Monday, May 31, 2010

Unfriendly full moon

The Theater of Fear

Perhaps we should believe the Media occasionally, but it's hard not to be skeptical. These days we are hearing about a crisis brewing in Korea. Don't touch that channel button, folks; you need to find out if that wacko in North Korea is going to start lobbing some nukes! The Media always portrays Kim Jong-Il, the leader of Stalinist North Korea, as mentally unbalanced and dangerous.

Korea, Iran, etc., have actually become franchises in the crisis industry. As the crisis du jour, it's a great opportunity for the American secretary of state or president to look like a hero by defusing the crisis at the last moment. Later, we learn that Kim Jong-il quietly managed to get a few billion dollars as part of the deal, for "agricultural development" or whatever.

The timing of the most recent crisis in Korea is somewhat curious. It was starting to look like the American taxpayer was going to get stuck bailing out Europe. After all, it's the End of Europe, folks!!! Perhaps Kim Jong-Il of North Korea was feeling jealous and neglected; after all, he had "dibs" on the American taxpayer.

A cynic might see his "I got nukes and I'm borderline nuts" act as a ploy, and that he is actually a shrewd and talented shake-down artist -- perhaps the most consistently successful one since Jesse Jackson in his prime.

Perhaps we don't really appreciate the shake-down artist as we should. It's probably moral condemnation that gets in the way. In contrast, when we watch a nature show we admire the athleticism and artistry of an eagle or osprey diving down to snatch its prey; we don't ruin it by moralizing about the poor wittle bunny-wunny who got snatched.

Occasionally one of these shakedown artists can wax philosophical. You might remember the classic western, "The Magnificent Seven," or at least its memorable soundtrack by Elmer Bernstein. A band of banditos regularly plundered a Mexican village. The head honcho (Eli Wallach) justified his profession by saying that 'if God didn't want the villagers to be sheared, He wouldn't have made them sheep.' Indeed.

The world is full of talented scoundrels who employ variations of the shakedown artist theme. They differ widely in the violence that is actually employed. The most accomplished use little violence; fear and theater are his real weapons. Recall the scene in the "Godfather", just after they've knocked off Don Corleone; the Gangster-on-the-way-up tells the Robert Duvall character, 'I don't like violence, Tom. I'm a businessman. Blood is a big expense.'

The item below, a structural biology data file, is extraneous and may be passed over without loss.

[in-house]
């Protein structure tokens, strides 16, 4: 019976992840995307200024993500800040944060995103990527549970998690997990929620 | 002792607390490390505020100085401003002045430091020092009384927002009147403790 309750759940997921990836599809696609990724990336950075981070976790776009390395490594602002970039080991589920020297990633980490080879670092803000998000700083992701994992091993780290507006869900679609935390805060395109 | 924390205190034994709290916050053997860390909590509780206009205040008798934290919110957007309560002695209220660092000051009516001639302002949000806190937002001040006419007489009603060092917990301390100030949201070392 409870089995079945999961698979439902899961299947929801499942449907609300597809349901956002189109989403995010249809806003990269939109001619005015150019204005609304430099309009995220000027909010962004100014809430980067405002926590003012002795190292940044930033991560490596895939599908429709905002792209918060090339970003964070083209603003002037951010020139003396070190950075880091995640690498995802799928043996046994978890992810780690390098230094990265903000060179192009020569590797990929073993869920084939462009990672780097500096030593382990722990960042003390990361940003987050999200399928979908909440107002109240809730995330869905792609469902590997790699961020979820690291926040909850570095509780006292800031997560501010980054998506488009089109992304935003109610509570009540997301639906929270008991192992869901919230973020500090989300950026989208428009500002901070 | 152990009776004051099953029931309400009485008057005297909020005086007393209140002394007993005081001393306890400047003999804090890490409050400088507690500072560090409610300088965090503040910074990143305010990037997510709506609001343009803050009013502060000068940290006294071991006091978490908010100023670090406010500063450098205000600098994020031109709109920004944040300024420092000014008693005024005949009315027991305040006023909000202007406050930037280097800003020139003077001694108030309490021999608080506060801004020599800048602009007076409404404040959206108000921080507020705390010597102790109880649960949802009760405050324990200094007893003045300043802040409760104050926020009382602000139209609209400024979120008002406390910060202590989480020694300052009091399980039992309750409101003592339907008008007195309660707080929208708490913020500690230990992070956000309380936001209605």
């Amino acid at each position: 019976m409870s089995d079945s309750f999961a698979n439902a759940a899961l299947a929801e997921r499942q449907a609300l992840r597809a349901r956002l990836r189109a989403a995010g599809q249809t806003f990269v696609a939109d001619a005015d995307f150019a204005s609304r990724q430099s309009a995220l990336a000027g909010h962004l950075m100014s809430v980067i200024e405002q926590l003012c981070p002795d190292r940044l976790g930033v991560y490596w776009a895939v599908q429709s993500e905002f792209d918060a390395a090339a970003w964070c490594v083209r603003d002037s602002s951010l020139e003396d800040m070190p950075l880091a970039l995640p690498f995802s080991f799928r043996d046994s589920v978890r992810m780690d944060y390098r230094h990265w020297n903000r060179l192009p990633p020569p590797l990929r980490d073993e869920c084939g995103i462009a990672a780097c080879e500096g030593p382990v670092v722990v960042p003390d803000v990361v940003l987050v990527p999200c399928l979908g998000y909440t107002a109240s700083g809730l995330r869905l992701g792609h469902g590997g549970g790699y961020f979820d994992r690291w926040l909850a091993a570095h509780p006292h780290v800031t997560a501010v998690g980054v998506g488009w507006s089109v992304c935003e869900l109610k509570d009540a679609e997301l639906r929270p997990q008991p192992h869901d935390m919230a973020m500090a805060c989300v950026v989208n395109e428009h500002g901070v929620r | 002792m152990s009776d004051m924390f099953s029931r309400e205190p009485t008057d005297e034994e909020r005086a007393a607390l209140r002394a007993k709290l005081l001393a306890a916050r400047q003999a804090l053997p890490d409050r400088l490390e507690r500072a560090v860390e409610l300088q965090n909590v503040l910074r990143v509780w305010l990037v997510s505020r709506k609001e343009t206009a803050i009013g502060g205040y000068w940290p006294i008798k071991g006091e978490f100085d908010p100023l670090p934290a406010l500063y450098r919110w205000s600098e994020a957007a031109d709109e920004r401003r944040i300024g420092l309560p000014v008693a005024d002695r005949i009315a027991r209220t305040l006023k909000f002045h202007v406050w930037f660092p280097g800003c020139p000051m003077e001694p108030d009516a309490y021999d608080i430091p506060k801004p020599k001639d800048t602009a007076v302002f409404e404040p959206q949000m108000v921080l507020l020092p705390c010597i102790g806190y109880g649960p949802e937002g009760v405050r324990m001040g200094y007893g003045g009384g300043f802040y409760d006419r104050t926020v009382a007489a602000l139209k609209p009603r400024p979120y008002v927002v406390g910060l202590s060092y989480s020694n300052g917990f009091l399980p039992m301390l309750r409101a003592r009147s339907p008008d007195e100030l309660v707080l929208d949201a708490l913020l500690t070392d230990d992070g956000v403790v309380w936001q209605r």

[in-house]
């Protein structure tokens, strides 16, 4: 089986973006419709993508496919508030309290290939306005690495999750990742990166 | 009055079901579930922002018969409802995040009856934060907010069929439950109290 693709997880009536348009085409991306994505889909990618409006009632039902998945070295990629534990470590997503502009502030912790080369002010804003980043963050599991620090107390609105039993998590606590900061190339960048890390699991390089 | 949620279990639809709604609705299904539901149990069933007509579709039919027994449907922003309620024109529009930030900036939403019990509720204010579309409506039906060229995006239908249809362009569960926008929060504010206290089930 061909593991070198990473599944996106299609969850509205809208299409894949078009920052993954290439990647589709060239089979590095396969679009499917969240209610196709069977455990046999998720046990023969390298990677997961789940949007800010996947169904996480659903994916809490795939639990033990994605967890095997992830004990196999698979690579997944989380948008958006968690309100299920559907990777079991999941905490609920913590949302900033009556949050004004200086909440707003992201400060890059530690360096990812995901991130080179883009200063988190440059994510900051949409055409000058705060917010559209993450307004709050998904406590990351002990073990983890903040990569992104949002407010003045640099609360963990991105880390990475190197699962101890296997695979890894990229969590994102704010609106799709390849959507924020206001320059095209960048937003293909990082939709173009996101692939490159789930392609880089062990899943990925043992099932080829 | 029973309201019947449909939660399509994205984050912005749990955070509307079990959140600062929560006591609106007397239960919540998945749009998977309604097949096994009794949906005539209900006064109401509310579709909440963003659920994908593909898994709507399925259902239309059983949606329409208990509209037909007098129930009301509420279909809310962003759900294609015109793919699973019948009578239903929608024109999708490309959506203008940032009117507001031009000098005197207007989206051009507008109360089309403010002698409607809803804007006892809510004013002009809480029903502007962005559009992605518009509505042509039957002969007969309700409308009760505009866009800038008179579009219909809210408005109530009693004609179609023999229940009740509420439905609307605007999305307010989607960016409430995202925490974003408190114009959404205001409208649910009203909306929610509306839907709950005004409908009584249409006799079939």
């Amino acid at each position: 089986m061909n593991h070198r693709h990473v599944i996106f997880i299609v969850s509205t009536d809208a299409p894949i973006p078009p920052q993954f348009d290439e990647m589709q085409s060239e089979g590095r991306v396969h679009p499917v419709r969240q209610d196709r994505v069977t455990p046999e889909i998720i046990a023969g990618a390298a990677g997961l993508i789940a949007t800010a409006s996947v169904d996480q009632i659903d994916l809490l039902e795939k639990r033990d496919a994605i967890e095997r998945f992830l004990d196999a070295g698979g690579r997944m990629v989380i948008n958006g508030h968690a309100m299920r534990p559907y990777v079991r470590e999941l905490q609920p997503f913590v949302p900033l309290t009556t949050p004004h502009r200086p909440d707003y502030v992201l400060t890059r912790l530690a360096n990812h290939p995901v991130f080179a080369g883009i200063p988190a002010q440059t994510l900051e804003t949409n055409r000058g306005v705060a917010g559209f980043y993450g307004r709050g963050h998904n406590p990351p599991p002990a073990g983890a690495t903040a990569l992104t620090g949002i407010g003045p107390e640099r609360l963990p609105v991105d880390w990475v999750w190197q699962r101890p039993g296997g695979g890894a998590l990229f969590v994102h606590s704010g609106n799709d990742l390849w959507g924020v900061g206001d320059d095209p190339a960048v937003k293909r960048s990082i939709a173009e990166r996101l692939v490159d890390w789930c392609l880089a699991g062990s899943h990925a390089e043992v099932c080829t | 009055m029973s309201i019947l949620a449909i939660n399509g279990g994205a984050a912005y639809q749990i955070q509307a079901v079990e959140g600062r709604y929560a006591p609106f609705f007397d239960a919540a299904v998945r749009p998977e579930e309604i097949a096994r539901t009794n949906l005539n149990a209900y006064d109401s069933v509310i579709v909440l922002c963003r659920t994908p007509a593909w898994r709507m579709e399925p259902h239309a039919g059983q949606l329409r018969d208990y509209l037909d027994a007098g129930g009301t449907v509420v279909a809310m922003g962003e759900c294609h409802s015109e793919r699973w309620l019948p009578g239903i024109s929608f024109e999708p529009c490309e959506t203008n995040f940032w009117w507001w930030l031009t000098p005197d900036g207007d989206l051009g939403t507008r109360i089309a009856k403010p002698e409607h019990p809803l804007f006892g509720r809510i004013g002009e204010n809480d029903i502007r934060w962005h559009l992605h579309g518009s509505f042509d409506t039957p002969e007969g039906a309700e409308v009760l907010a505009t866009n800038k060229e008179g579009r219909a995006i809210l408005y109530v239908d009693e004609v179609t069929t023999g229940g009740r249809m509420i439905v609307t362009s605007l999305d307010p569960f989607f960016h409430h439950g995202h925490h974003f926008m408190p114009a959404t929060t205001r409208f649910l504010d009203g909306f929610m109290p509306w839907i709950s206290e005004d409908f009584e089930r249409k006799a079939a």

Unions, trial lawyers, terrorists, climate scientists, Barbary pirates a couple hundred years ago, Cap-and-Trade senators, and environmental doomsday prophets -- they are all creative con-men who should be seen as talented innovators. To their credit they've adjusted better than most of us to an economy based on government, funny money, media entertainment, and Fear.

Wednesday, May 26, 2010

New Grasses in the Field

There were times when it didn't seem like anything was going to grow this spring. The field was nothing but worn-out grasses left over from last autumn. I stopped bringing my camera to the field. But finally some new grass has appeared overnight.

Let's see if Blogger is working right. A click should enlarge the photo.

Geologic Time

Normally I only have a bit of success in getting anything out of geology books. It's not the geologist-author's fault (ahem) necessarily--it's the nature of the subject to have lots of jargon and memorization in it.

On a mountain bike ride the other day, my little poodle and I headed up the Uncompahgre Plateau on a smooth dirt road. It was pleasant but unexciting, and since there was no special scenery along the way it seemed like the ride might be a little disappointing.

But then the magic started happening; I started to lose self-consciousness and melt into the landscape.
There is a trance-like quality to one's state of mind at times like this. Perhaps because of that, or because of the congruity of the bicycle's speed and the gradual changes up the plateau, I was able to imagine the grandeur of geologic time. "Imagine" or "appreciate?" I'm not sure. But in either case it would have been impossible for me to experience this any other way.

Editing Versus Writing